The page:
Brittney Griner Adds New Dimension To USA World Championship Team
• VIDEO: Griner interview
Standing at 6-foot-8, Brittney Griner (Phoenix Mercury) changed the dimensions of the USA Basketball Women’s World Championship Team just by being added to the roster.
Her selection to the team, however, wasn’t as simple as walking into the gym, or playing her way onto the team, as you might have expected for the 2014 WNBA Defensive Player of the Year and All-WNBA first team selection.
Back on Sept. 9, as hopefuls for the USA team were taking part in training camp, Griner was playing in Game 2 of the WNBA Finals when she suffered an eye injury that not only kept her out of Game 3, but also threatened her chances of joining the USA World Championship Team.
As her Mercury teammates Candice Dupree and Diana Taurasi celebrated their championship before jetting off to Paris to join up with USA Basketball, Griner was awaiting approval from her doctors that her eye had recovered.
“I was worried,” Griner admitted. “I was worried about my eye, honestly. I had a teammate lose her eyesight playing basketball in college, so that was always in the back of my mind. I wanted to make sure my eye was okay, and also, I wanted to play with USA Basketball. So, it would have sucked bad to get bad news twice. When I heard that I was able to come play, I hopped on a plane, came in and started practicing.”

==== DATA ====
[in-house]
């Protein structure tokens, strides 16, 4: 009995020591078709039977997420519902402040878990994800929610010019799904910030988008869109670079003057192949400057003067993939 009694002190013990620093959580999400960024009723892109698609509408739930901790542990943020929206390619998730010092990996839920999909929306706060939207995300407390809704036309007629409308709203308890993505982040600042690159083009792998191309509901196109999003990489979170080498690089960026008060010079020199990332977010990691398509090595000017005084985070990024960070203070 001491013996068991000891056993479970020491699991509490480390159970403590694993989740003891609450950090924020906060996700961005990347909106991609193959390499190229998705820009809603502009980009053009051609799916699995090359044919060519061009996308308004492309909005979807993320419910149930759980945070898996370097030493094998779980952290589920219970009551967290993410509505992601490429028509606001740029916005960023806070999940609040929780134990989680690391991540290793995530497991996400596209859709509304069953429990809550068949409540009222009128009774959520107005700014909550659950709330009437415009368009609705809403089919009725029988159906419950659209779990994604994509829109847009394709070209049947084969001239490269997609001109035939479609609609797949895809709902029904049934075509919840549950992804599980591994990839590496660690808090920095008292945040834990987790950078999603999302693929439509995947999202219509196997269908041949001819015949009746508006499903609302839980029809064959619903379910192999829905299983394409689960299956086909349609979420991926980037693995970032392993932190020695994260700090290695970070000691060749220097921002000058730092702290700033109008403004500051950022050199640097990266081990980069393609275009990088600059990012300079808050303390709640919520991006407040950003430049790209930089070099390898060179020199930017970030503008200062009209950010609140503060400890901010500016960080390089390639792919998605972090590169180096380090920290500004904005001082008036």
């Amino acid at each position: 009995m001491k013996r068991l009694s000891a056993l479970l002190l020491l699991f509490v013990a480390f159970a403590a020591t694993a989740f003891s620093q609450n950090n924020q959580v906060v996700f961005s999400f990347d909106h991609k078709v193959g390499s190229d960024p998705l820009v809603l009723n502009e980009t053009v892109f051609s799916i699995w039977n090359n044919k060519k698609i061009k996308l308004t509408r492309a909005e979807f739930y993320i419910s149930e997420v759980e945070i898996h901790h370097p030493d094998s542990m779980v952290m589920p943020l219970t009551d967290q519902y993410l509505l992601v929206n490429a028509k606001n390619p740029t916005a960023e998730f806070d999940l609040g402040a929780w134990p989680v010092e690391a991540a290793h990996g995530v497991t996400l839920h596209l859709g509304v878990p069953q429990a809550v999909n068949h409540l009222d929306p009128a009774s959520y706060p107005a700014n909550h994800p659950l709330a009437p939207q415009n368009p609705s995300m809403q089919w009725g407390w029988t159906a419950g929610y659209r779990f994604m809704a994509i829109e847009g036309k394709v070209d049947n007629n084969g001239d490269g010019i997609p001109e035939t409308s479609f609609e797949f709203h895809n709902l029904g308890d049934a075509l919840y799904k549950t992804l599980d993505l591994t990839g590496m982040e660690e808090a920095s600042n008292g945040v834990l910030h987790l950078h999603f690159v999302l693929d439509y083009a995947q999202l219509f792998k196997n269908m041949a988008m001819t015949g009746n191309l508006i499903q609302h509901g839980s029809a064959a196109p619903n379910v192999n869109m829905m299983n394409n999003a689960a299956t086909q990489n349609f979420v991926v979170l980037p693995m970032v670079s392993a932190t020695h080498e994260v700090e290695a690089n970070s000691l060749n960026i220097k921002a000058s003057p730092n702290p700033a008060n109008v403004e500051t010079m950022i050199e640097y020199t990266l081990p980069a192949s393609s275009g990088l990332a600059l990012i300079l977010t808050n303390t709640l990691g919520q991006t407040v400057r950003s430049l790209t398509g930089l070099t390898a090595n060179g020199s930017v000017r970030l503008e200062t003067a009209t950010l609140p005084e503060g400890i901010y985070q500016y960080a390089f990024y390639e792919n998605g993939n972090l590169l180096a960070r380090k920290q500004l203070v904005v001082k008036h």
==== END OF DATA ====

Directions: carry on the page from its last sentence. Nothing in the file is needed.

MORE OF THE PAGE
Cleared to compete, Griner met the USA team in Istanbul, Turkey, on Sept. 24, just three days before the USA’s first FIBA World Championship game, which will be against China on Sept. 27, and was named to the roster based on her outstanding ability and track record.
The No. 1 draft pick in 2013, Griner averaged 15.6 points and 8.0 rebounds per game this past WNBA season, as well as a league-best 3.8 blocks per game to set the WNBA single-season record for blocked shots with 129 swats. No surprise, she said it’s her favorite part of the game.
“I've always been a shot blocker,” Griner said. “I wasn't a great shot blocker when I first started out. I was very foul prone. Then after a while, I got it down right. My first year of college, I fouled out of a lot of games, but after that, I didn’t foul out anymore.”
In contrast to most of her USA teammates, such as Sue Bird (Seattle Storm), who is playing in an unprecedented fourth World Championship for USA Basketball, Griner is relatively inexperienced. She does, however, have a USA Basketball mini-camp and a five-game European Tour under her belt, and she has played one season for Zhejiang Far East in China, where she averaged 24.1 points, 10.3 rebounds and 3.7 blocks per game over 27 games, helping Far East to a 15-7 regular season record and the Women’s China Basketball Association (WCBA) playoff semifinals.
“Playing in China, that definitely helped me out a lot. I feel like I have a little experience, not as much as these women, but I have a little bit.”
The USA mini-camp took place May 10-12, 2011, in Las Vegas, and Griner took part along with 23 other U.S. Olympic Team hopefuls, and then that fall, she played five games from Sept. 30 – Oct. 9 in Italy, Spain and Hungary. In her first game with USA Basketball, she scored a team-high 15 points in a 77-48 win over Familia Schio on Sept. 30 in Propida, Italy, and on Oct. 5, she exploded for 22 points against Ros Casares in Valencia, Spain, though the USA lost 80-76.